Talk to any adult who grew up in the 1990s and ask them to name the No. 1 boy band in the country at the time, and you’ll likely hear the name NSYNC. What most of those fans didn’t know at the time was that one of the group’s teen idols, Lance Bass, was living with a secret he couldn’t disclose.
Now 42 and living in California, Bass sat down for an interview with Baptist News Global, a rare exchange with a religious publication, to discuss his journey and why he felt like he needed to come out publicly as a gay man.
Bass grew up in a typical Southern Baptist home in Laurel, Miss., where going to church every week was a part of the weekly family agenda. His story isn’t unique among the LGBTQ community, yet it highlights the struggle many in the community deal with when their faith and coming out collide.
“I loved growing up in a small town and in a Southern Baptist church,” he explained. “There was one Baptist church in the town, you knew everyone, everyone knew your business, but it was a very innocent place to live, definitely a place you didn’t lock your doors. It was just so safe. Everyone was your family, and your church family, that was your family.
“So I grew up in this very loving situation, which was great and made me feel great” he said, also recalling exciting times singing in the church’s children’s choir and participating in church activities.
As his musical career took off and he began to travel the world with NSYNC, however, he took with him the secret he had been dealing with since he was a young child.
“Even at 5 years old, I knew I was gay,” he said. “I knew what that meant. I knew then that it was viewed as wrong in the culture I grew up in. So knowing that at such an early age, it definitely gave me a lot of anxiety because I started at 5 having to make sure not to show it because I thought people were going to hate me and I was going to hell for it.”
That urgency of that secret-keeping only grew when NSYNC became internationally famous. Carrying that secret, “I felt like I was walking on eggshells,” he said.
“Knowing that at such an early age, it definitely gave me a lot of anxiety because I started at 5 having to make sure not to show it because I thought people were going to hate me and I was going to hell for it.”
Bass joined NSYNC in 1995 after his junior year of high school. That major life change corresponded with the normal challenges of teenage sexual discovery.
“When I was a teenager and right when I was about to join NSYNC is when people started dating for the first time and having their first girlfriends and, you know, I had no interest in that and it really gave me anxiety to think, about it,” he explained. “I was about to graduate high school, go into college, which is where everyone has relationships. I knew I couldn’t do that, so when NSYNC called, to join the group was a blessing, and I was like, ‘Yes! I only have to think about being a part of the group and no time for relationships.’”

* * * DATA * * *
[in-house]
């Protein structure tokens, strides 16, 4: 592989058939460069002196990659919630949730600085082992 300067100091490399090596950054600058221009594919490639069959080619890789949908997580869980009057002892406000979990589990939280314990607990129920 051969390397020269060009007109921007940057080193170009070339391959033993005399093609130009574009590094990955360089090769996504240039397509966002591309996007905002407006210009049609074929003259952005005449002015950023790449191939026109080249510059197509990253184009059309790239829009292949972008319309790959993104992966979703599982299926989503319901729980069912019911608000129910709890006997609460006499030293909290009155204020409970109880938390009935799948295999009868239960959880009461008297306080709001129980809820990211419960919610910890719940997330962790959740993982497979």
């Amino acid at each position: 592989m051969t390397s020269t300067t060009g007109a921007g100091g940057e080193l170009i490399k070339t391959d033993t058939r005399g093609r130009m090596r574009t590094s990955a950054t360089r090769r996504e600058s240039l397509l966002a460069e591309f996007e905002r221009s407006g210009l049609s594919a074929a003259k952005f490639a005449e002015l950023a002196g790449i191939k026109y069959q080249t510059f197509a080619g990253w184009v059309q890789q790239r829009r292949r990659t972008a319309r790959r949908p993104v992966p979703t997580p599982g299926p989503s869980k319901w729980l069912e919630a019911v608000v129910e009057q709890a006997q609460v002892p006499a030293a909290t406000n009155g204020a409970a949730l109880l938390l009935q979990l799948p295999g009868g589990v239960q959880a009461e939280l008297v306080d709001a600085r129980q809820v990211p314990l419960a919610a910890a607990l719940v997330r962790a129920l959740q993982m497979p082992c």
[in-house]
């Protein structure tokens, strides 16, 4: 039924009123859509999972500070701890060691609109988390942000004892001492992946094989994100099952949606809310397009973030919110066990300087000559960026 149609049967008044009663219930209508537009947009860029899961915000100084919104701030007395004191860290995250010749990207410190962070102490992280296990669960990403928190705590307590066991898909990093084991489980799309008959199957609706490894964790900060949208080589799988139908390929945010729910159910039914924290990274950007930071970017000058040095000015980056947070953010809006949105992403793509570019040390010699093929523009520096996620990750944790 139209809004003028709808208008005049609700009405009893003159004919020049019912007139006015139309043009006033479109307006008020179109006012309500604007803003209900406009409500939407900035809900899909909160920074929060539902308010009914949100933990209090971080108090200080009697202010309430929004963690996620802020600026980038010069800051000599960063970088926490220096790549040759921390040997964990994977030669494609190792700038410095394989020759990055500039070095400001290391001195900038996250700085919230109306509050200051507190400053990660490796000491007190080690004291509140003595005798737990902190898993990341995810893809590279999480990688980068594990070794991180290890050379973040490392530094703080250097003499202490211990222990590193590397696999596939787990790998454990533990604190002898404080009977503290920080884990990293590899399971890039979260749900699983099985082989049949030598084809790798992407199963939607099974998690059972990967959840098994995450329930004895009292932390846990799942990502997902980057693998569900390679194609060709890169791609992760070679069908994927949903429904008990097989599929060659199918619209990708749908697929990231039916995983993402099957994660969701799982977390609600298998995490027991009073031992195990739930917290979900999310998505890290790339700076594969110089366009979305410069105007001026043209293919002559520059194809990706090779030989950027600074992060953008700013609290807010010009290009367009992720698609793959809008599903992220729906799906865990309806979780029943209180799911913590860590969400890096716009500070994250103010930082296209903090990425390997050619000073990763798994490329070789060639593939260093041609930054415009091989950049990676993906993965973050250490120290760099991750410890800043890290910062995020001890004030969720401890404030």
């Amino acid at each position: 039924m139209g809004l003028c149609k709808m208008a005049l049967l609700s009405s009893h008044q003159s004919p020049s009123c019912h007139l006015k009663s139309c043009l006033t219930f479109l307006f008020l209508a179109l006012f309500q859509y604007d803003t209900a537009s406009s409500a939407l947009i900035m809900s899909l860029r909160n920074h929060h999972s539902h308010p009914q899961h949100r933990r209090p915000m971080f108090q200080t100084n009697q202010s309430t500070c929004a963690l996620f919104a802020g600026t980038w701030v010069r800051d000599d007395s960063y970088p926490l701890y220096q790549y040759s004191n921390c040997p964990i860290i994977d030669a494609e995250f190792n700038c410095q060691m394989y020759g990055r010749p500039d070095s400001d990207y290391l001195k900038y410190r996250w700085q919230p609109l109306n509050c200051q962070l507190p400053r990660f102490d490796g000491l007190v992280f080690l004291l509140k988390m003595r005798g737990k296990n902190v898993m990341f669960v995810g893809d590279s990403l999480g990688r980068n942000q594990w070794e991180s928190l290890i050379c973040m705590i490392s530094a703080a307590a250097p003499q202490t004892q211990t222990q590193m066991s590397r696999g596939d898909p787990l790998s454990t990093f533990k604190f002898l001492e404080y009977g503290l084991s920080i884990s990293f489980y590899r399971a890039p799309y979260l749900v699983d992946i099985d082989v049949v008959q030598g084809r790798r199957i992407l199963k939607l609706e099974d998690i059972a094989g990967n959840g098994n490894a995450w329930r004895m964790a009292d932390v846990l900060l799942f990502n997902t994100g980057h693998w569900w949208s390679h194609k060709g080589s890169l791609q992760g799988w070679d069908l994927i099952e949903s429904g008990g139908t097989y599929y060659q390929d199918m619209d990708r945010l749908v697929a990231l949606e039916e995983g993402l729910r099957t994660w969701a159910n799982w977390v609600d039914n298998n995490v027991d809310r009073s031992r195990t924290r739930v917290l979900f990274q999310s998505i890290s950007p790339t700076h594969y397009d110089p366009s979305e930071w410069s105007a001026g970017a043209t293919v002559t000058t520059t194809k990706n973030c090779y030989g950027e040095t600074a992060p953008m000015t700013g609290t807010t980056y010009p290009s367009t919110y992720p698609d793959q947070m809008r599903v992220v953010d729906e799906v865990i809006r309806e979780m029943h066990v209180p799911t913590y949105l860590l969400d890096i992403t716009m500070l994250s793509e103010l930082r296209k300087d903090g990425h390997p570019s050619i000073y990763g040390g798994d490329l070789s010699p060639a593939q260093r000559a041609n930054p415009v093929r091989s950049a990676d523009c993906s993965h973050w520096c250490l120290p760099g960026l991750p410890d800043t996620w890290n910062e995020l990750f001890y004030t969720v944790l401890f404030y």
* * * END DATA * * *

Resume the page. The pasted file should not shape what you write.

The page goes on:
For a time, joining the boy band seemed to put off the inevitability of the struggle he carried on the inside. But as life and time went by, even NSYNC couldn’t seem to hold off what Bass had to address. He came out in a cover story for People magazine in July 2006.
Looking back now, he sees that his faith in God always has been strong, even though he often questioned why God wouldn’t make him straight “like everyone else.”
“I was like, please let me wake up and be straight, and then when that prayer didn’t get answered for years and I became a teenager, I felt like I had been lied to my whole life and maybe my church was wrong, because I eventually started feeling like in my heart and my relationship with God, that he was telling me I was fine.”
Eventually, he knew he had to tell the truth, beginning with his close circle of friends and eventually his parents, who since have become his biggest advocates, with his mom even speaking occasionally to groups on the issue of loving LGBTQ family members.
The former teen idol now lives in California with his husband, Michael, and the two of them recently announced they will become the parents of twins in November.
“Michael just makes me so happy, and I’ve never felt love like that before,” he explained.
He knows that in the public’s eye he’ll always be associated with NSYNC, and that’s OK. He and other members of the group still text each other and speak regularly.
When asked if the group might get back together again — which would be an answer to a lot of Gen X prayers — Bass answered without a commitment: “You know, I’ve always said that most likely not, like I don’t really see us ever doing an album or touring. We’ve gone on different paths. But after this pandemic, I have a feeling it’s a better chance that we might do something. I think the world needs something fun and positive, more than ever.”
One thing he has not fully reconciled as an adult is his relationship to organized religion. He enjoys reading the Bible and still appreciates a large amount of his experiences growing up in church, but he’s not currently involved in a local church.
“I don’t trust organized religion anymore,” he said. “It’s nice to have that community, but, you know, I just did not like how they were interpreting everything. And so my relationship just really became about the teachings of Jesus Christ and what he had to say. And, if you just look at that, that is a great guide for life, right?”
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